Hindsight as first sight is an odd thing. When I first listened to this it was as someone who had never laid ears on Septicflesh and had no idea what to expect. I admit, I didn't even know this was a re-release of 20 year old material. No wonder it sounds a little dated, eh?

Mystic Places of Dawn, when originally released in 1994, however, was most likely quite groundbreaking. I wouldn't know, as I was out of metal for a while, especially underground metal from Greece. Listening to this now, though, I can see where a lot of today's Gothic metal draws influence from. Bands like Rapture, Amorphis, Insomnium, and many others cut their early chops on Septic Flesh (now just one word, Septicflesh).

Given that my initial reaction was a slight sense of boredom and dislike, I have to update my impressions now that I know just how old this is (and upon several trips through it again). Mystic Places of Dawn is being re-released by Season of Mist, along with four bonus tracks which were originally the Temple of the Lost Race EP.

As with most seminal releases, this one is all over the place musically. It's somber and melancholy as would be expected, but also fast and heavy, ranging from funerial gothic dirges to shredding melodic death metal. Guttural growls and bellowed vocals cry out percussively through the dark tapestries laid forth. The limitations are apparent, however. As a pioneering release in the new genre of symphonic metal, there is no real orchestration. It would be half a decade before bands were recording this style with an actual orchestra.. The keys and guitars make do as best they can, in many cases quite well. At times, though, the sound of the keyboard evokes cheesy 80's horror movie score, though, and that's a bit distracting. I'm also not convinced the drums on this are real, or if at some point during the remastering, they were re-recorded in spots. There are times when they sound like drum machine and others when they don't. Again, not having been there the first go around, I have no idea. If they're programmed then they are programmed well and sound great for the time.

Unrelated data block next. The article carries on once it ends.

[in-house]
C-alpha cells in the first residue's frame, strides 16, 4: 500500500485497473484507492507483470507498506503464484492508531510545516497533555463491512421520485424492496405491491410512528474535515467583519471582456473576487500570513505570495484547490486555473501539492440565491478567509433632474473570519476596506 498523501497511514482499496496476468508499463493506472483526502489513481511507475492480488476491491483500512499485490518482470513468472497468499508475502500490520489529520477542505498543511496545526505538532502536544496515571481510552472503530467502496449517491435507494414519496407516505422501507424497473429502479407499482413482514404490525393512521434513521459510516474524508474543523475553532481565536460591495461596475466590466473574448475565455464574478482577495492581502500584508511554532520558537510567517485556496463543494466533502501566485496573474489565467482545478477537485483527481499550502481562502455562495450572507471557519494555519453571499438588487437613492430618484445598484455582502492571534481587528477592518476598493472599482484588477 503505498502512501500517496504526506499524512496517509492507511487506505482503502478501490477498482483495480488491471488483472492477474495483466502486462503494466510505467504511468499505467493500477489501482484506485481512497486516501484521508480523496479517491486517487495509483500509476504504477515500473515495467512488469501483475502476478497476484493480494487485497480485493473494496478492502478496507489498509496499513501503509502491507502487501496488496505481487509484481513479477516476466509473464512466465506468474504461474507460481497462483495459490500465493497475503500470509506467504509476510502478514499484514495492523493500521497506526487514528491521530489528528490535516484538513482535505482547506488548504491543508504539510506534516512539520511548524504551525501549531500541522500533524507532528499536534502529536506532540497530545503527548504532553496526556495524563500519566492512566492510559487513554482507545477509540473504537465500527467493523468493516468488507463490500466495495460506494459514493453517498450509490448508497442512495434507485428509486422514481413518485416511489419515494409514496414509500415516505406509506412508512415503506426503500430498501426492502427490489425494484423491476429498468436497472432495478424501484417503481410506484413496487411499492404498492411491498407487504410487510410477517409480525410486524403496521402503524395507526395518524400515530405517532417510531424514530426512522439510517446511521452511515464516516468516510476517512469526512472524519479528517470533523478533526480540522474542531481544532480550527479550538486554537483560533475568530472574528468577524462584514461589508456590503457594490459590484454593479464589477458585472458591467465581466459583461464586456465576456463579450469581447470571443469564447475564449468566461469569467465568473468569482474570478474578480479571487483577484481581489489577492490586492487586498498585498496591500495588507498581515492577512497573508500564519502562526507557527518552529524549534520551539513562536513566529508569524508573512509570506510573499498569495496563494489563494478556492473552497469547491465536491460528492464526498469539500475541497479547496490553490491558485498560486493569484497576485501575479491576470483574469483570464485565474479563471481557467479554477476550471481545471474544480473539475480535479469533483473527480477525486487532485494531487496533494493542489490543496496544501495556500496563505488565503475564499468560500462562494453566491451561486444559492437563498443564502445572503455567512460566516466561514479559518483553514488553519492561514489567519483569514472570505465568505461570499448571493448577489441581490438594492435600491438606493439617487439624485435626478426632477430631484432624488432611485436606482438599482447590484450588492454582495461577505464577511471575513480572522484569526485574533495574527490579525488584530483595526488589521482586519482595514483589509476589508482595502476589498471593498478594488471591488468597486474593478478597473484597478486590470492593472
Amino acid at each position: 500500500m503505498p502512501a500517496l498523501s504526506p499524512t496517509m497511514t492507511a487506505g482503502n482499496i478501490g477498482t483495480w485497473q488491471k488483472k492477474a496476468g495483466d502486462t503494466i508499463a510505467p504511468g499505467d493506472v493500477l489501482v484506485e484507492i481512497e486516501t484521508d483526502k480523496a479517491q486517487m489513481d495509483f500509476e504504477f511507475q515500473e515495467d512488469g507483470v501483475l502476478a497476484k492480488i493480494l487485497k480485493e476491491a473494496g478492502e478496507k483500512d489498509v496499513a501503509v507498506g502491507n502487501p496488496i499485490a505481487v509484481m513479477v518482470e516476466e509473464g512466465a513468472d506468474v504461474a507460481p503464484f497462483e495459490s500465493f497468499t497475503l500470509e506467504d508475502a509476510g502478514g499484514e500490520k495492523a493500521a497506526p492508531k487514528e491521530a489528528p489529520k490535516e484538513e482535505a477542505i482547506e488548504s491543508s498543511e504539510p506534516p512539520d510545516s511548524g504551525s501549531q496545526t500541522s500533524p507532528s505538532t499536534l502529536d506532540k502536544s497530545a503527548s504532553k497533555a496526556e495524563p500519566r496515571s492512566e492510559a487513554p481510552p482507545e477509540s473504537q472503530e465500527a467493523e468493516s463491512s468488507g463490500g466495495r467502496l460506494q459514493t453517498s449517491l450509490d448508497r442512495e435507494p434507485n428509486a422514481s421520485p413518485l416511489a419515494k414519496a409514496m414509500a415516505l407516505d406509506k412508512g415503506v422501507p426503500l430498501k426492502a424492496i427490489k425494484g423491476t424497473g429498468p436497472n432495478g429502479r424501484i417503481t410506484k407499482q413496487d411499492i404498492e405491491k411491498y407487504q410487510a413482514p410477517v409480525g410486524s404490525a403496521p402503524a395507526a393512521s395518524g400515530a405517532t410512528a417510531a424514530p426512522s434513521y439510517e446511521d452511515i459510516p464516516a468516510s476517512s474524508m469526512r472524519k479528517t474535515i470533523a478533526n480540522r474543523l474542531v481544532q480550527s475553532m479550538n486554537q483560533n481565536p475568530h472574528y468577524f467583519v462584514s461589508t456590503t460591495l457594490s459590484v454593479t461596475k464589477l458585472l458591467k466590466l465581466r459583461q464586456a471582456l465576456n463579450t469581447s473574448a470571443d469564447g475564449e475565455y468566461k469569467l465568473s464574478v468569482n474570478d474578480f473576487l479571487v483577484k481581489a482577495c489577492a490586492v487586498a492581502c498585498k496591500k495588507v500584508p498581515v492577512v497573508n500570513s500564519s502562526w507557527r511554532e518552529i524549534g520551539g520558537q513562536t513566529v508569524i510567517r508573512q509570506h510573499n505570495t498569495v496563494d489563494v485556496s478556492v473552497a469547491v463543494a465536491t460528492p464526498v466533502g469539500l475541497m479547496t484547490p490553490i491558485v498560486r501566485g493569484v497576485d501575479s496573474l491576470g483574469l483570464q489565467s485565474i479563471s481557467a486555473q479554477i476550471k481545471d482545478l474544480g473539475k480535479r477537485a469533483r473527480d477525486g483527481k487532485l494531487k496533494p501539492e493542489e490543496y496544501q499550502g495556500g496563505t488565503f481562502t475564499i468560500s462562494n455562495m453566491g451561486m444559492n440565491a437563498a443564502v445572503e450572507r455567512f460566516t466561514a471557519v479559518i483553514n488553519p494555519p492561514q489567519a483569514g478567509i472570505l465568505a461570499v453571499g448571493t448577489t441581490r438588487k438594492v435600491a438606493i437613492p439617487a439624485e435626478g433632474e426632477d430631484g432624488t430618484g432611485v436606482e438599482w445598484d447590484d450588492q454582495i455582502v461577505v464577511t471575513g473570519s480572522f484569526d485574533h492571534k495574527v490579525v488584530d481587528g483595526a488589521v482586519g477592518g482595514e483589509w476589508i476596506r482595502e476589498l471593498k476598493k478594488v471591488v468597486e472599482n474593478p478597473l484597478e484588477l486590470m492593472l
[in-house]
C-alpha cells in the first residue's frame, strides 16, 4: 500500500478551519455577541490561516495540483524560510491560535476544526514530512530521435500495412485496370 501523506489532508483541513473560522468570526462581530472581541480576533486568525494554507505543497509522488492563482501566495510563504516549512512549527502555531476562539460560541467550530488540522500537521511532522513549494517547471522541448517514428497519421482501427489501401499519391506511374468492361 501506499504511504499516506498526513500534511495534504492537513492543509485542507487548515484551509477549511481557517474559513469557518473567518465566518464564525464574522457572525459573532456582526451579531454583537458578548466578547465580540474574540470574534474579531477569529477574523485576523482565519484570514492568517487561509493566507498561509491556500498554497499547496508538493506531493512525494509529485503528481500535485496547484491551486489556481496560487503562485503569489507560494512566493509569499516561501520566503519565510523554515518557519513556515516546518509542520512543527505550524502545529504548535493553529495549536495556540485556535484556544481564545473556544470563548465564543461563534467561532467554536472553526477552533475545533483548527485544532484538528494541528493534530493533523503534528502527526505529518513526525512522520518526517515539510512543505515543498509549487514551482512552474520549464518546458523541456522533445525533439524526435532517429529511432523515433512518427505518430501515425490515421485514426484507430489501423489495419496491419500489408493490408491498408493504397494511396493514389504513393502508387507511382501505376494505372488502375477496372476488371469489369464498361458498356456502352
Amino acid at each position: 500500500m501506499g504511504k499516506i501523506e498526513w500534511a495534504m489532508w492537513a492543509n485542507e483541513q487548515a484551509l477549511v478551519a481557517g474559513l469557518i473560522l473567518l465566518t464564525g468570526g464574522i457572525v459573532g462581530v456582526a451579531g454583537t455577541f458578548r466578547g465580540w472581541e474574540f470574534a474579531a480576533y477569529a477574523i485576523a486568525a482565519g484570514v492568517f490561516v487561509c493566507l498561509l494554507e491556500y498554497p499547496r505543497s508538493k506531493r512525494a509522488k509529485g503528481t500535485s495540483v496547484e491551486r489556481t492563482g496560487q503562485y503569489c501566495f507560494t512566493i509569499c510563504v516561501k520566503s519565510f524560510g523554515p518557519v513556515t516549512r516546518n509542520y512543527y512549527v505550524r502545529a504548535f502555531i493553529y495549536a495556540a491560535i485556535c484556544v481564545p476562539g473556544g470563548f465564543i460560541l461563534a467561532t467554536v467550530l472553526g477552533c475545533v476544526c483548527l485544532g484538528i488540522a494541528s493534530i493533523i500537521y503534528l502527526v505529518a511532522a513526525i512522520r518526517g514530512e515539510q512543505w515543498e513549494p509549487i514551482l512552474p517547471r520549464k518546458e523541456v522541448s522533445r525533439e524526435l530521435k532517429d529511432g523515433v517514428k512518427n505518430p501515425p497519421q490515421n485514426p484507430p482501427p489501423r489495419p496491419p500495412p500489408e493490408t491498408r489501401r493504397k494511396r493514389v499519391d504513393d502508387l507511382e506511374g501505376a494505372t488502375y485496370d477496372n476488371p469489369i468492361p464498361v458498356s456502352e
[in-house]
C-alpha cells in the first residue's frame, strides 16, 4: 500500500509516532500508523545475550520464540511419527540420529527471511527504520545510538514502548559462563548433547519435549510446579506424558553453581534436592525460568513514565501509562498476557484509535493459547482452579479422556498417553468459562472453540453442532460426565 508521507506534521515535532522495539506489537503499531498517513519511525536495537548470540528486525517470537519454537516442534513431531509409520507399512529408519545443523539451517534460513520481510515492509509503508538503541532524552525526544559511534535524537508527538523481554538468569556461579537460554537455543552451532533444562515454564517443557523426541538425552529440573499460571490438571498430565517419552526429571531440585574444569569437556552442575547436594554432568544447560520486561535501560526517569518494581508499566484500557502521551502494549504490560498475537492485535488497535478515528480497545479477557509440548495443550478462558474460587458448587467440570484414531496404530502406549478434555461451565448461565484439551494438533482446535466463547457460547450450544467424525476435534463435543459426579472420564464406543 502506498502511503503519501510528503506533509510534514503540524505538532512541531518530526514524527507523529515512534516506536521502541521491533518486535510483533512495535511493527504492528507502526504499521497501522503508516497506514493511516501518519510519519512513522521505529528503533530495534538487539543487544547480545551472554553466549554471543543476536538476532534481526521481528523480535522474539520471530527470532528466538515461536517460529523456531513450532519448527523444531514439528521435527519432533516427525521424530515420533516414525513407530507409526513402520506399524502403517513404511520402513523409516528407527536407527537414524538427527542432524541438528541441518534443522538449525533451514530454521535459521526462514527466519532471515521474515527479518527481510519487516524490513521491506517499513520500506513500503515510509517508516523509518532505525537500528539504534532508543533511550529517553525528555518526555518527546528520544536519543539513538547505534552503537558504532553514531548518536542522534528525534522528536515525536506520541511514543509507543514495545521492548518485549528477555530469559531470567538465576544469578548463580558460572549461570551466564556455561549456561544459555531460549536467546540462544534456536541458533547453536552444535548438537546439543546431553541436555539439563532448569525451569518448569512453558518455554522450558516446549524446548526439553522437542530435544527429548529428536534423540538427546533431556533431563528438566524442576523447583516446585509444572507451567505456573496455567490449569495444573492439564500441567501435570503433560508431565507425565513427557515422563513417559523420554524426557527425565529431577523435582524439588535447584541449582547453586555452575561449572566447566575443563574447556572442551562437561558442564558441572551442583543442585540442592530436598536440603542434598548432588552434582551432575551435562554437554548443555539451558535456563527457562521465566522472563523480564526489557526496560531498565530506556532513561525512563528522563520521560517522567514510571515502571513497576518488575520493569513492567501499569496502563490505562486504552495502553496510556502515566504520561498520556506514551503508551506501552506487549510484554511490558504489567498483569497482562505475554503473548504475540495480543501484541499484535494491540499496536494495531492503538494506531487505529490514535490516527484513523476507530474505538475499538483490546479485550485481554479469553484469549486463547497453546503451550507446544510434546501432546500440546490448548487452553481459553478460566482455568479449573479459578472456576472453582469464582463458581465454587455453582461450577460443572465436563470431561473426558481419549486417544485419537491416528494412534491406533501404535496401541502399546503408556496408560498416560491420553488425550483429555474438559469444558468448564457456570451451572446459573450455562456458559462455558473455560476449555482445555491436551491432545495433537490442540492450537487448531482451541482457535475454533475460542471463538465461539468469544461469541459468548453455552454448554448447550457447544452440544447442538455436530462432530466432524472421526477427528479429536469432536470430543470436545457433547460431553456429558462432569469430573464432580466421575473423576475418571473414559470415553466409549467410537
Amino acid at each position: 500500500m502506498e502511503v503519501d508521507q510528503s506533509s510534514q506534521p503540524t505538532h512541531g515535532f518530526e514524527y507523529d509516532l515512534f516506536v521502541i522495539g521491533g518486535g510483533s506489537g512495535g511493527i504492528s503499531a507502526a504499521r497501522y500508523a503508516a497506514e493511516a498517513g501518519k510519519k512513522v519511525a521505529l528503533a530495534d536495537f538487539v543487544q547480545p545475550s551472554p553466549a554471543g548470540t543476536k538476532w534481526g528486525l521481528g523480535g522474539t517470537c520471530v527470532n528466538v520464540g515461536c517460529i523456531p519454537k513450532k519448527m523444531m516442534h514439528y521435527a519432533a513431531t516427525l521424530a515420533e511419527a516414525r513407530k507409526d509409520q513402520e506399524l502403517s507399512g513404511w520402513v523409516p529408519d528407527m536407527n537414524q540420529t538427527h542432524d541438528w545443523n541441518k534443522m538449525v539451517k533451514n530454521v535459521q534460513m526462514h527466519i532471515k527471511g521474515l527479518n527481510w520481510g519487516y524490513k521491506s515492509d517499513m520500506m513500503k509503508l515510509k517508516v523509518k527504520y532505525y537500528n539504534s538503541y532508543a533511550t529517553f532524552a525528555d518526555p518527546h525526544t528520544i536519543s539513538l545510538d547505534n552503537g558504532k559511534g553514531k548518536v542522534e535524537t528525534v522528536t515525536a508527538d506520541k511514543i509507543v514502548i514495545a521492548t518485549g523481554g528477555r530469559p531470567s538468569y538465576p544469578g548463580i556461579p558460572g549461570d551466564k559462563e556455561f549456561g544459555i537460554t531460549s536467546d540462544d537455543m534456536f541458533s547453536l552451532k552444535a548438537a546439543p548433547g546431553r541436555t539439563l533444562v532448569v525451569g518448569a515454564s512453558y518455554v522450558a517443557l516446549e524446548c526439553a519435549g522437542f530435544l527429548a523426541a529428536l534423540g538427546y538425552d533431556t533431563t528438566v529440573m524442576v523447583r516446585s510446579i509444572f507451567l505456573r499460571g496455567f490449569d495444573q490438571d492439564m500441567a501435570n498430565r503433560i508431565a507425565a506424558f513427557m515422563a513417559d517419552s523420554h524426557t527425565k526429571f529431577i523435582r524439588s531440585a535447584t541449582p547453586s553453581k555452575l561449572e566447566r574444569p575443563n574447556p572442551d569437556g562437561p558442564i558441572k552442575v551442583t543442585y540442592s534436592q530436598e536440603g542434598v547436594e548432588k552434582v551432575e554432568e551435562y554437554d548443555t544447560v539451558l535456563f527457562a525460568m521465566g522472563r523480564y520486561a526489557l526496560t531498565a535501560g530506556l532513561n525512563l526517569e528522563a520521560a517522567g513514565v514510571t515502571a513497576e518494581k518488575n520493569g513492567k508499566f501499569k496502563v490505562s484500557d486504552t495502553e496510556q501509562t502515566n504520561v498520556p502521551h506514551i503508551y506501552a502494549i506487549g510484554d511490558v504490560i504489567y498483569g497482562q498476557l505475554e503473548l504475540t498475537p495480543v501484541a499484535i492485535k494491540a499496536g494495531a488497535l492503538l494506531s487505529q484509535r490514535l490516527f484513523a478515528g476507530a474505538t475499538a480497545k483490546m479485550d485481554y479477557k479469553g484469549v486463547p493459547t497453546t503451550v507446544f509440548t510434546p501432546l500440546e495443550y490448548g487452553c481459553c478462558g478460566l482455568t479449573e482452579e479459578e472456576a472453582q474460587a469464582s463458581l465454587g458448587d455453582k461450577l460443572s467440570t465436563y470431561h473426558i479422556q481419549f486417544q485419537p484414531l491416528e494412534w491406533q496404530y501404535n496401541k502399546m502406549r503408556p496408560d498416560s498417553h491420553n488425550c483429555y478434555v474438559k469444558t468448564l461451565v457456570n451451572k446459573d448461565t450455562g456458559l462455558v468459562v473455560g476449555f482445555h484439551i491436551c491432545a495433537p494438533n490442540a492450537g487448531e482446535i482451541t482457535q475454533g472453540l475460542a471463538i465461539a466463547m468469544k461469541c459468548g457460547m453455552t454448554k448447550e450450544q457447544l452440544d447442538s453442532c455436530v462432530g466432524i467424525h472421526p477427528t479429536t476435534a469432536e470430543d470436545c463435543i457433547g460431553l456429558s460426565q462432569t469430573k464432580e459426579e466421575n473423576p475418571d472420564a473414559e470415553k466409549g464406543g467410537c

The riffing is very measured and patient, they don't always give you what you want right away. Keeps you paying attention, on your toes. The one thing I definitely found a bit bothersome were the many fade-outs on songs, but it wasn't enough to take away the pleasant surprise of discovery for me. If you're into sad, melodic bands like Swallow the Sun today, this will be perfect for you. It's a little more uptempo in spots, not quite funeral doom, but that dark moodiness is ever-present. This album is perfect for that endless, dreary, rainy day.